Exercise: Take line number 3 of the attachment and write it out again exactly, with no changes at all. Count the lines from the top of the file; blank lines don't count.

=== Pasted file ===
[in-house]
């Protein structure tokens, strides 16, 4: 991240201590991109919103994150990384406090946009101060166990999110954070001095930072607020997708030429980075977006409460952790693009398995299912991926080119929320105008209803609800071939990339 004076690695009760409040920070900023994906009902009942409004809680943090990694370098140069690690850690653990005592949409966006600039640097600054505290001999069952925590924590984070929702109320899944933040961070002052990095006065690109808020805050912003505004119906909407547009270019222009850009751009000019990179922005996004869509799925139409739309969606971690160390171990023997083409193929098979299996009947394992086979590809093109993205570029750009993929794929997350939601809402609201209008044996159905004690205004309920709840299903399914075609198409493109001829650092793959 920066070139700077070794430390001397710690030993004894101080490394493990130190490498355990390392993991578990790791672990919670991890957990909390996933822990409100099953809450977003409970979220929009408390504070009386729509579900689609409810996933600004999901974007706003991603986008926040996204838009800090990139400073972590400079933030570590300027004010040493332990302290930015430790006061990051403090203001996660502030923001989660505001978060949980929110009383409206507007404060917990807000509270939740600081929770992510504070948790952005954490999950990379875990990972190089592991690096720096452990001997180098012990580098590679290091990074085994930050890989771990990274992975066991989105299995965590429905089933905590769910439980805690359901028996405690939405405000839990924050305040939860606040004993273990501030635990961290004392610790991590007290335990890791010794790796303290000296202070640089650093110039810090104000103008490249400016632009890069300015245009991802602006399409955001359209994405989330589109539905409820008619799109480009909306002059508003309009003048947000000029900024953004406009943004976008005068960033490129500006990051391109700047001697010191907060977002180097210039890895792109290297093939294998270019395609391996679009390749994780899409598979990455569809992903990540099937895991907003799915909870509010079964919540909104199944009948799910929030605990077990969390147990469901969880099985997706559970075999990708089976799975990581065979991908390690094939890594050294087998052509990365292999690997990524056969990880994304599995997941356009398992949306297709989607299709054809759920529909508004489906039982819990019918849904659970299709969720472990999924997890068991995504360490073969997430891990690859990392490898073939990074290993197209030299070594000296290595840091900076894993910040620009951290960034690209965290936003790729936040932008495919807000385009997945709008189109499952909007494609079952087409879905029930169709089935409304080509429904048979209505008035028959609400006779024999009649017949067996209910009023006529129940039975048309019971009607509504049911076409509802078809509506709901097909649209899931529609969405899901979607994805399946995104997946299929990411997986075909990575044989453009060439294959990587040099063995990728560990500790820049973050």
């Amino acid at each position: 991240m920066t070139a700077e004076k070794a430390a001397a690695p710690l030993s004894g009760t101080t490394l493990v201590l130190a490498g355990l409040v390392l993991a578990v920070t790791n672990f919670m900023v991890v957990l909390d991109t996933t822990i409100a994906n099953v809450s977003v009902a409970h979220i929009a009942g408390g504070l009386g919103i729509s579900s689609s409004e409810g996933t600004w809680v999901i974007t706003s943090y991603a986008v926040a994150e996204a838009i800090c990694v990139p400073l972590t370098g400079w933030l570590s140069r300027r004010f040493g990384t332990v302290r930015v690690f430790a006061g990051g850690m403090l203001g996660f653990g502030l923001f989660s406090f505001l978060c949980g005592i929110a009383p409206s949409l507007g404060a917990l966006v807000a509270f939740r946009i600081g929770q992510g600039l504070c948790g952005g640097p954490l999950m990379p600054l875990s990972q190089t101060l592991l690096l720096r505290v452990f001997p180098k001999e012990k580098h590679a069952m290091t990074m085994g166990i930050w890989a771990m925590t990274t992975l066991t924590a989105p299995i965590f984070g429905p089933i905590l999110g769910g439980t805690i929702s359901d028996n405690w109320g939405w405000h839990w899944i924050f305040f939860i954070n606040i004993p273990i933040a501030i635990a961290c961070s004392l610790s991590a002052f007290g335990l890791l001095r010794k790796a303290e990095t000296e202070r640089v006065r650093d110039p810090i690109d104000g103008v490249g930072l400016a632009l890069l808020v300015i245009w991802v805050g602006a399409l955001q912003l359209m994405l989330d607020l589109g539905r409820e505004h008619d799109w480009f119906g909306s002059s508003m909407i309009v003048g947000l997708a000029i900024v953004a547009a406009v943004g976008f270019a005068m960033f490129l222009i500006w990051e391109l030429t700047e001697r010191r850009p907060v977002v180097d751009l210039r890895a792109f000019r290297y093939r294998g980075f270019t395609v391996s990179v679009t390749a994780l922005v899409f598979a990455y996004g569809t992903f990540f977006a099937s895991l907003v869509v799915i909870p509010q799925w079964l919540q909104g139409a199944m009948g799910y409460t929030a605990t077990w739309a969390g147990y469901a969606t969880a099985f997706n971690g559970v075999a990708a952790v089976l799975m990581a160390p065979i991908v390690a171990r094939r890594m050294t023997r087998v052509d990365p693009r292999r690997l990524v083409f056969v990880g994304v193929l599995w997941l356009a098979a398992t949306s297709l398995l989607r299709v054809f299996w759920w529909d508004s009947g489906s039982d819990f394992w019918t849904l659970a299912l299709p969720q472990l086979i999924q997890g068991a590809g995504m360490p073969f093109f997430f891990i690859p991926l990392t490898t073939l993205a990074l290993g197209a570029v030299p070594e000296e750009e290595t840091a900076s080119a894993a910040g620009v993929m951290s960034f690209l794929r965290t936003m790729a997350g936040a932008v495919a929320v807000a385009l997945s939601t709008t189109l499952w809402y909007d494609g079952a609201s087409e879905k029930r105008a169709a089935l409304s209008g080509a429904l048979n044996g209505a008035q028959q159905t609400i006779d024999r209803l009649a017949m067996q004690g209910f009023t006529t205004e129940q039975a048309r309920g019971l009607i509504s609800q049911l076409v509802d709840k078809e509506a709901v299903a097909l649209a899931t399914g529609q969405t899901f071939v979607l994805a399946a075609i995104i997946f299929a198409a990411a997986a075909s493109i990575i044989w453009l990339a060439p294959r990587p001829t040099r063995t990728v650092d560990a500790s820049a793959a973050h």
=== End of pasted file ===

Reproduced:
């Amino acid at each position: 991240m920066t070139a700077e004076k070794a430390a001397a690695p710690l030993s004894g009760t101080t490394l493990v201590l130190a490498g355990l409040v390392l993991a578990v920070t790791n672990f919670m900023v991890v957990l909390d991109t996933t822990i409100a994906n099953v809450s977003v009902a409970h979220i929009a009942g408390g504070l009386g919103i729509s579900s689609s409004e409810g996933t600004w809680v999901i974007t706003s943090y991603a986008v926040a994150e996204a838009i800090c990694v990139p400073l972590t370098g400079w933030l570590s140069r300027r004010f040493g990384t332990v302290r930015v690690f430790a006061g990051g850690m403090l203001g996660f653990g502030l923001f989660s406090f505001l978060c949980g005592i929110a009383p409206s949409l507007g404060a917990l966006v807000a509270f939740r946009i600081g929770q992510g600039l504070c948790g952005g640097p954490l999950m990379p600054l875990s990972q190089t101060l592991l690096l720096r505290v452990f001997p180098k001999e012990k580098h590679a069952m290091t990074m085994g166990i930050w890989a771990m925590t990274t992975l066991t924590a989105p299995i965590f984070g429905p089933i905590l999110g769910g439980t805690i929702s359901d028996n405690w109320g939405w405000h839990w899944i924050f305040f939860i954070n606040i004993p273990i933040a501030i635990a961290c961070s004392l610790s991590a002052f007290g335990l890791l001095r010794k790796a303290e990095t000296e202070r640089v006065r650093d110039p810090i690109d104000g103008v490249g930072l400016a632009l890069l808020v300015i245009w991802v805050g602006a399409l955001q912003l359209m994405l989330d607020l589109g539905r409820e505004h008619d799109w480009f119906g909306s002059s508003m909407i309009v003048g947000l997708a000029i900024v953004a547009a406009v943004g976008f270019a005068m960033f490129l222009i500006w990051e391109l030429t700047e001697r010191r850009p907060v977002v180097d751009l210039r890895a792109f000019r290297y093939r294998g980075f270019t395609v391996s990179v679009t390749a994780l922005v899409f598979a990455y996004g569809t992903f990540f977006a099937s895991l907003v869509v799915i909870p509010q799925w079964l919540q909104g139409a199944m009948g799910y409460t929030a605990t077990w739309a969390g147990y469901a969606t969880a099985f997706n971690g559970v075999a990708a952790v089976l799975m990581a160390p065979i991908v390690a171990r094939r890594m050294t023997r087998v052509d990365p693009r292999r690997l990524v083409f056969v990880g994304v193929l599995w997941l356009a098979a398992t949306s297709l398995l989607r299709v054809f299996w759920w529909d508004s009947g489906s039982d819990f394992w019918t849904l659970a299912l299709p969720q472990l086979i999924q997890g068991a590809g995504m360490p073969f093109f997430f891990i690859p991926l990392t490898t073939l993205a990074l290993g197209a570029v030299p070594e000296e750009e290595t840091a900076s080119a894993a910040g620009v993929m951290s960034f690209l794929r965290t936003m790729a997350g936040a932008v495919a929320v807000a385009l997945s939601t709008t189109l499952w809402y909007d494609g079952a609201s087409e879905k029930r105008a169709a089935l409304s209008g080509a429904l048979n044996g209505a008035q028959q159905t609400i006779d024999r209803l009649a017949m067996q004690g209910f009023t006529t205004e129940q039975a048309r309920g019971l009607i509504s609800q049911l076409v509802d709840k078809e509506a709901v299903a097909l649209a899931t399914g529609q969405t899901f071939v979607l994805a399946a075609i995104i997946f299929a198409a990411a997986a075909s493109i990575i044989w453009l990339a060439p294959r990587p001829t040099r063995t990728v650092d560990a500790s820049a793959a973050h």